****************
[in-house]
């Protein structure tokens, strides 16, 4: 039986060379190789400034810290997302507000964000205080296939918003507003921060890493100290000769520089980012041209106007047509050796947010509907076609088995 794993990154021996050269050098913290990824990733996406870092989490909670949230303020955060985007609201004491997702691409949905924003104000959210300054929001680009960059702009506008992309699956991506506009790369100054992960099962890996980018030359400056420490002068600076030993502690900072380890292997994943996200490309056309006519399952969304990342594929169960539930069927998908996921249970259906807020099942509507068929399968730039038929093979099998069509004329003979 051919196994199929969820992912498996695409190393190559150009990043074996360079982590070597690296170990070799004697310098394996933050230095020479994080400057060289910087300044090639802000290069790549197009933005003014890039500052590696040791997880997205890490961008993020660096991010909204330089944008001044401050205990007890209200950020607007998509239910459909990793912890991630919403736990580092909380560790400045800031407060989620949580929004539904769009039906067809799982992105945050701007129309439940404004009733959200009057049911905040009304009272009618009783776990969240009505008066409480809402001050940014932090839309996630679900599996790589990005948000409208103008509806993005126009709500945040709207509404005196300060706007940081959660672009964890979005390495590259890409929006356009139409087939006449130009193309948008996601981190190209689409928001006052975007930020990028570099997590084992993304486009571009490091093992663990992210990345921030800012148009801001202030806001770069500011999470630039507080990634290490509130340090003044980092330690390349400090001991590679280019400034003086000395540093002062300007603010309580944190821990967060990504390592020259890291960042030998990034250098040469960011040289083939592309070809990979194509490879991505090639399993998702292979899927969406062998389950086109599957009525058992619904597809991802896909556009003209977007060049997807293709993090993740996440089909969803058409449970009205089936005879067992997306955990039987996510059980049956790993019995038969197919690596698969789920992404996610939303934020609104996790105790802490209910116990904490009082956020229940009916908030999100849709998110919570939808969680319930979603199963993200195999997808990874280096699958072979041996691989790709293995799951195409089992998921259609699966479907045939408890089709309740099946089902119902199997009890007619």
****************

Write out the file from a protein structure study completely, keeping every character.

[in-house]
């Protein structure tokens, strides 16, 4: 039986060379190789400034810290997302507000964000205080296939918003507003921060890493100290000769520089980012041209106007047509050796947010509907076609088995 794993990154021996050269050098913290990824990733996406870092989490909670949230303020955060985007609201004491997702691409949905924003104000959210300054929001680009960059702009506008992309699956991506506009790369100054992960099962890996980018030359400056420490002068600076030993502690900072380890292997994943996200490309056309006519399952969304990342594929169960539930069927998908996921249970259906807020099942509507068929399968730039038929093979099998069509004329003979 051919196994199929969820992912498996695409190393190559150009990043074996360079982590070597690296170990070799004697310098394996933050230095020479994080400057060289910087300044090639802000290069790549197009933005003014890039500052590696040791997880997205890490961008993020660096991010909204330089944008001044401050205990007890209200950020607007998509239910459909990793912890991630919403736990580092909380560790400045800031407060989620949580929004539904769009039906067809799982992105945050701007129309439940404004009733959200009057049911905040009304009272009618009783776990969240009505008066409480809402001050940014932090839309996630679900599996790589990005948000409208103008509806993005126009709500945040709207509404005196300060706007940081959660672009964890979005390495590259890409929006356009139409087939006449130009193309948008996601981190190209689409928001006052975007930020990028570099997590084992993304486009571009490091093992663990992210990345921030800012148009801001202030806001770069500011999470630039507080990634290490509130340090003044980092330690390349400090001991590679280019400034003086000395540093002062300007603010309580944190821990967060990504390592020259890291960042030998990034250098040469960011040289083939592309070809990979194509490879991505090639399993998702292979899927969406062998389950086109599957009525058992619904597809991802896909556009003209977007060049997807293709993090993740996440089909969803058409449970009205089936005879067992997306955990039987996510059980049956790993019995038969197919690596698969789920992404996610939303934020609104996790105790802490209910116990904490009082956020229940009916908030999100849709998110919570939808969680319930979603199963993200195999997808990874280096699958072979041996691989790709293995799951195409089992998921259609699966479907045939408890089709309740099946089902119902199997009890007619």